On July 20 of every year, I recall the transcendent wonder I felt on that day in 1969 when the entire world and I were glued to our television sets, witnessing one of the greatest achievements in the history of the human race: American astronauts landing on the moon and beaming pictures of their extraordinary celestial expedition to the billions of earthlings sitting on the edge of their seats.
Every year on July 20, I ponder the supreme and brilliant abilities of the human brain that transformed walking on the moon from an absurd fantasy to a thrilling reality. After becoming a psychiatrist, trained to observe everything through the prism of mind and brain, the moon landing represented the zenith achievement of the divinely evolved human neocortex, especially the prefrontal lobe of President John F. Kennedy, who established that lofty goal, and the advanced brains of thousands of NASA scientists and engineers, who set out to fulfill that towering expectation in less than a decade. That’s why every year on July 20, my abiding faith in the limitless capacities of the human brain to do great things is confirmed and reinforced.
However, this year was different as July 20 took on a much darker meaning. The tragic shooting in Aurora, CO that killed 12 people and wounded 58 others—perpetrated by the bizarre machinations of a graduate school student who had been receiving psychiatric treatment when he suddenly dropped out—rudely reminded me how, like the moon, the human brain has a dark side. A healthy brain that can envision, plan, and execute a magnificent moon landing is capable, when perturbed, of carrying out a dreadfully heinous crime. So henceforth, July 20 always will remind me of the zenith vs nadir dichotomy of the human mind potential in health and disease.
As a longtime academic psychiatrist, I have repeatedly witnessed the tragic disability my patients suffer when the frontal lobe—the most advanced component of their brains— becomes seriously impaired, rendering them dysfunctional. Unless driven by an intense delusion or command hallucinations, patients with schizophrenia rarely commit a murder. However, the media often has linked psychosis with violent crime, whether in movies1 or in news reporting, which has led to public misconception that every person suffering from psychosis is a potential mass murderer. The truth is that the vast majority of murders are committed by nonpsychotic criminals with severe antisocial traits.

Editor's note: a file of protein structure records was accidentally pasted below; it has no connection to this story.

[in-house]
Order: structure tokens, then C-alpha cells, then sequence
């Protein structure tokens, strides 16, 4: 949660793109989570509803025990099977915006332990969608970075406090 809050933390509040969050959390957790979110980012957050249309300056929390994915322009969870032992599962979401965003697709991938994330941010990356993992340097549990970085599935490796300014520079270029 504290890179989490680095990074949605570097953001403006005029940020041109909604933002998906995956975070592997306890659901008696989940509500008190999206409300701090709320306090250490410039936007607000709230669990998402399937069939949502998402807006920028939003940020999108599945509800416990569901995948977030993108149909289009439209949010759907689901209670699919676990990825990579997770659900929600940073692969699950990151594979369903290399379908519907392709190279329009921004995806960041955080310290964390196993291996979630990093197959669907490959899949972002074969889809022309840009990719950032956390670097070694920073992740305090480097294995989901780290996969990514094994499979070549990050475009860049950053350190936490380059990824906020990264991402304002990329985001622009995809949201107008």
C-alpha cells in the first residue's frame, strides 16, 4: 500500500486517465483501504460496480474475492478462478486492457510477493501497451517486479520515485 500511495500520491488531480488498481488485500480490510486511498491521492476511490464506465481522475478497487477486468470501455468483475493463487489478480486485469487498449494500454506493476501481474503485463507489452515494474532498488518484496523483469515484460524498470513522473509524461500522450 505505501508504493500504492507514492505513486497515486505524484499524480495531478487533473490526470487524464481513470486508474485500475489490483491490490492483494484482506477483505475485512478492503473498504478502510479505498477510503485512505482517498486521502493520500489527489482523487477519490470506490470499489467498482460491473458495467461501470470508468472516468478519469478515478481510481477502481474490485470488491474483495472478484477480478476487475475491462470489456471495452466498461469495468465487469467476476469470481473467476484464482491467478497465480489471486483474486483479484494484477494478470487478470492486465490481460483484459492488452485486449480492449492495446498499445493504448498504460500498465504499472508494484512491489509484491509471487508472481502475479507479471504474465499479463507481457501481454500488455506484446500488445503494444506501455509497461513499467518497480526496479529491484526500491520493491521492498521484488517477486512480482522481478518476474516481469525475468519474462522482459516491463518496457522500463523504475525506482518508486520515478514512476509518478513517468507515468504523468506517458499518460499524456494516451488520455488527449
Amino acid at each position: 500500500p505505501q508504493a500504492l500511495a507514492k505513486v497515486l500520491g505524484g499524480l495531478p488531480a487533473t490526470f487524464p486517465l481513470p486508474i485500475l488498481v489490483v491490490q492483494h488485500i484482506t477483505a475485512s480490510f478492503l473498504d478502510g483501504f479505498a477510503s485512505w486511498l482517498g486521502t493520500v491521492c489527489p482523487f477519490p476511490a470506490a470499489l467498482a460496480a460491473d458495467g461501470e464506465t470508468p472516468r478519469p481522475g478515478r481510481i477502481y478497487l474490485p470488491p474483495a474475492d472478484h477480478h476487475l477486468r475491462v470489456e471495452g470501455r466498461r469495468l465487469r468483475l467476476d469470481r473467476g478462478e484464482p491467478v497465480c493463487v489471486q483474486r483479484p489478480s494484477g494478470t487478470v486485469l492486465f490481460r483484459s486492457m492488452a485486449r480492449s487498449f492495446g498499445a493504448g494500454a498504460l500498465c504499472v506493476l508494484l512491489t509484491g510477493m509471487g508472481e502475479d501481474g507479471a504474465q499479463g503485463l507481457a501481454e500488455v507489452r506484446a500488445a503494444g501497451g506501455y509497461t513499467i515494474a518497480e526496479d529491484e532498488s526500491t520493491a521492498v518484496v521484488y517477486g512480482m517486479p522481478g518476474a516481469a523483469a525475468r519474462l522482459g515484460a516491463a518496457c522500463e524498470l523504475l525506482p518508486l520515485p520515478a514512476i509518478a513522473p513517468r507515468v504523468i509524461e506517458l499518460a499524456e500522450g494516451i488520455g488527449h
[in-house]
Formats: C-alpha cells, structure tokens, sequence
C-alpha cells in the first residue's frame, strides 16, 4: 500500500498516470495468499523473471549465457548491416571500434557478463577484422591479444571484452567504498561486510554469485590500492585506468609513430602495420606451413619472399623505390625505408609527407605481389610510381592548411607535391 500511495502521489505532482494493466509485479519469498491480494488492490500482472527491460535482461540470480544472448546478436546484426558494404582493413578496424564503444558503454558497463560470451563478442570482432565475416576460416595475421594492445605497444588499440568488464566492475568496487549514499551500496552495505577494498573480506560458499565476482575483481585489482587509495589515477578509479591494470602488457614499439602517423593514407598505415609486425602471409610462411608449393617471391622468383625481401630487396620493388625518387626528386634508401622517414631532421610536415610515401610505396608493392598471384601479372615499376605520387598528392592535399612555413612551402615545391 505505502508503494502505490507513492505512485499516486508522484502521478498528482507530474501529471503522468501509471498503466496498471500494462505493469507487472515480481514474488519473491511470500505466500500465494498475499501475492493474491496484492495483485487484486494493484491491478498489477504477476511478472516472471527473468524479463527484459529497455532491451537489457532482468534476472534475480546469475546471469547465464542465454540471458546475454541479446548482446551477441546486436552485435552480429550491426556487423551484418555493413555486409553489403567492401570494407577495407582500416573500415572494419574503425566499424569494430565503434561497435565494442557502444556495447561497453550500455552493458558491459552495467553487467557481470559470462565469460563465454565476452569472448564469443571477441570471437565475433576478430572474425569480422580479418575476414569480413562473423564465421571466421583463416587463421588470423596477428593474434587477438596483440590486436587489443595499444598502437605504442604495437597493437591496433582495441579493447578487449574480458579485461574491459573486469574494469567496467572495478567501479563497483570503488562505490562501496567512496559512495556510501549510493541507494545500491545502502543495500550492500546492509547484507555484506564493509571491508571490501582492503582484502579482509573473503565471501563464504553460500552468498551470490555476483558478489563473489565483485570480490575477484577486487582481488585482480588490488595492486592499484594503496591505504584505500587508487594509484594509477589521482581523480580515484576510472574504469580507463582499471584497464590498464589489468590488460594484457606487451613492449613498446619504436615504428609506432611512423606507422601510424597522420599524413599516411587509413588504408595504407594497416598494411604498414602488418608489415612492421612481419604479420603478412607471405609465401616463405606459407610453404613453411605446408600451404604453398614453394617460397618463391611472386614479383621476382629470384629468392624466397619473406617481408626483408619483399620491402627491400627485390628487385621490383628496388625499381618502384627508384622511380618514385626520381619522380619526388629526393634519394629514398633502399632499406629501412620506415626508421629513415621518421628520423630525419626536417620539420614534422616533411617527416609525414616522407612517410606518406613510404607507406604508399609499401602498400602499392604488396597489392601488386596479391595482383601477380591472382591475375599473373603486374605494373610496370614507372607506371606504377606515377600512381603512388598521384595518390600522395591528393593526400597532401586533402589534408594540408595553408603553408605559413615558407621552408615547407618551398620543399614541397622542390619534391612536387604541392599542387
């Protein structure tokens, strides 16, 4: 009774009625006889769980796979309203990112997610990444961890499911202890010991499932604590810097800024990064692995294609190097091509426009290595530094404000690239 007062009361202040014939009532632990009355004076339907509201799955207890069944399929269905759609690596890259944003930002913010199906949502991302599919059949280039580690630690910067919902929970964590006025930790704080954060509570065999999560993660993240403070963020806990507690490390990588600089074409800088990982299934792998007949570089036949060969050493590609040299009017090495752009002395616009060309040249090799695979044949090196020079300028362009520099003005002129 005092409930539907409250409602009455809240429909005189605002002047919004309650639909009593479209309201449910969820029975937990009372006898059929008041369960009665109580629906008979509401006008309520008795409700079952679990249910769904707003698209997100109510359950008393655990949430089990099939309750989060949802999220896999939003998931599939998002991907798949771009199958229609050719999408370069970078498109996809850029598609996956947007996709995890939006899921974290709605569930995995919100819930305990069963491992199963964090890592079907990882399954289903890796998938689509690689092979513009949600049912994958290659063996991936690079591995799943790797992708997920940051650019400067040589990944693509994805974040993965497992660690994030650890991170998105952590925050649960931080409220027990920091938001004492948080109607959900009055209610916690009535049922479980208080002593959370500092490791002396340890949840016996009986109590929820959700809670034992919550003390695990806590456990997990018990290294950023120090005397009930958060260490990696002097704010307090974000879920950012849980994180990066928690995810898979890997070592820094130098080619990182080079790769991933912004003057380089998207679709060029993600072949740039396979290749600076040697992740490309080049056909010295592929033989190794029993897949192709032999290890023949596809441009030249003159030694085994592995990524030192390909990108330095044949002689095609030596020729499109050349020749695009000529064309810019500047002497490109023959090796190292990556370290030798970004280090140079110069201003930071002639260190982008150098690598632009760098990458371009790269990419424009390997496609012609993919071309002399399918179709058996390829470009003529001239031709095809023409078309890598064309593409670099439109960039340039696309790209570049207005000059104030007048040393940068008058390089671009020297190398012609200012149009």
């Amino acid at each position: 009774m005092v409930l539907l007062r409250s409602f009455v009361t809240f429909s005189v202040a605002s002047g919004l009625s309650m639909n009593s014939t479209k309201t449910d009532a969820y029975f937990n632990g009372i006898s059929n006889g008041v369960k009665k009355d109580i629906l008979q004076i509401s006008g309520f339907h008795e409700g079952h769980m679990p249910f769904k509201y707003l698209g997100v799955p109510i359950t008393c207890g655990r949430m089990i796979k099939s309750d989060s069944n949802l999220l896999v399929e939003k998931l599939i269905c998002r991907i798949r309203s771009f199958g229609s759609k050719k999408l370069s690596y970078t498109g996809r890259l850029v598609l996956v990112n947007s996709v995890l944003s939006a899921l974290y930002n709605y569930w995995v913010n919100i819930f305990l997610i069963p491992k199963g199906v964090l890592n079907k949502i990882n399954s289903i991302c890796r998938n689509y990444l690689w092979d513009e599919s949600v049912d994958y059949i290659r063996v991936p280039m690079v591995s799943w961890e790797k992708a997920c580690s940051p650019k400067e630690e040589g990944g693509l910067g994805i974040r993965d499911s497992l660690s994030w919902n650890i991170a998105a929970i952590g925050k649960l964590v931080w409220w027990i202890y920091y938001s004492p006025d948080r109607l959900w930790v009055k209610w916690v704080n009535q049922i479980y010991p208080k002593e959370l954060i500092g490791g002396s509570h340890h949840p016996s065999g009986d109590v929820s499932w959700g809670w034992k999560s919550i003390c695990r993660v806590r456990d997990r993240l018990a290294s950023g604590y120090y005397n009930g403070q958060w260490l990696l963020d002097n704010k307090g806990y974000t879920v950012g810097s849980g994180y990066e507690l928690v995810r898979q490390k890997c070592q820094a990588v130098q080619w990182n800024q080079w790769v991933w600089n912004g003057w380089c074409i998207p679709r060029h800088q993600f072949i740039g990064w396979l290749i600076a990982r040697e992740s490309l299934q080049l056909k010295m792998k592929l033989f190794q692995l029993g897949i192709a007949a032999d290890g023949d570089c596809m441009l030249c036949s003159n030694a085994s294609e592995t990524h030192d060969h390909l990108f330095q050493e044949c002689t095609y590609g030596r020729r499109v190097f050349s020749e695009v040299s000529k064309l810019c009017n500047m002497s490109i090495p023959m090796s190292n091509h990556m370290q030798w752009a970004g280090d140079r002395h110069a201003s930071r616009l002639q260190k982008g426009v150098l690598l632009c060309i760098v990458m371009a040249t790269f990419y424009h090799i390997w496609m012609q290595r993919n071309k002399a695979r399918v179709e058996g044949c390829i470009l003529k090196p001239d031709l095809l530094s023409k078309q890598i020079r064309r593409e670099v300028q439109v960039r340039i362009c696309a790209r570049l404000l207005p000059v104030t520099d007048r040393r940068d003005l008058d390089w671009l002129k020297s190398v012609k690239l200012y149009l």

Because of the shocking killings in Aurora, July 20 may become an annual reminder that perpetuates the unfair and ignorant notion that mental illness always is associated with horrendous crimes. That would further darken the discriminatory stigma of mental illness and may foster a hatred of and aversion to mentally ill individuals, the vast majority of whom are law-abiding citizens. Even the legally mandated “not guilty by reason of insanity” defense is being described as a spurious “excuse” and is under assault, which may lead to death sentences for medically ill persons whose actions are triggered by a severe brain pathology that impairs judgment and distorts reality testing of what is right or wrong.
The devastated families of the victims also are very much on my mind. For them, July 20 will become a dark anniversary of how their loved ones—most of whom were in the prime of life—lost theirs lives while watching a movie called The Dark Knight Rises. Their annual grief on July 20 will for many years reopen the deep wounds inflicted on their souls.
In the future, on July 20 I will no longer be merely inspired by the human brain’s potential for achievements. I now also will remember the potential for despicable and murderous actions when a sickened human brain and its convoluted mind go terribly awry. As an academic investigator dedicated to finding a cure for schizophrenia and related disorders, I regard the tragic events in Aurora on July 20, 2012 as another call to escalate the commitment of researchers to restore normalcy to the blighted brains of those afflicted by this cruel disease, or, better yet, to ultimately discover how to prevent schizophrenia from developing. Only then will the darkness of severe mental illness finally ebb and vanish.
Editor's Note: This editorial was written before Neil Armstrong, the first man to walk on the moon, died on August 25, 2012.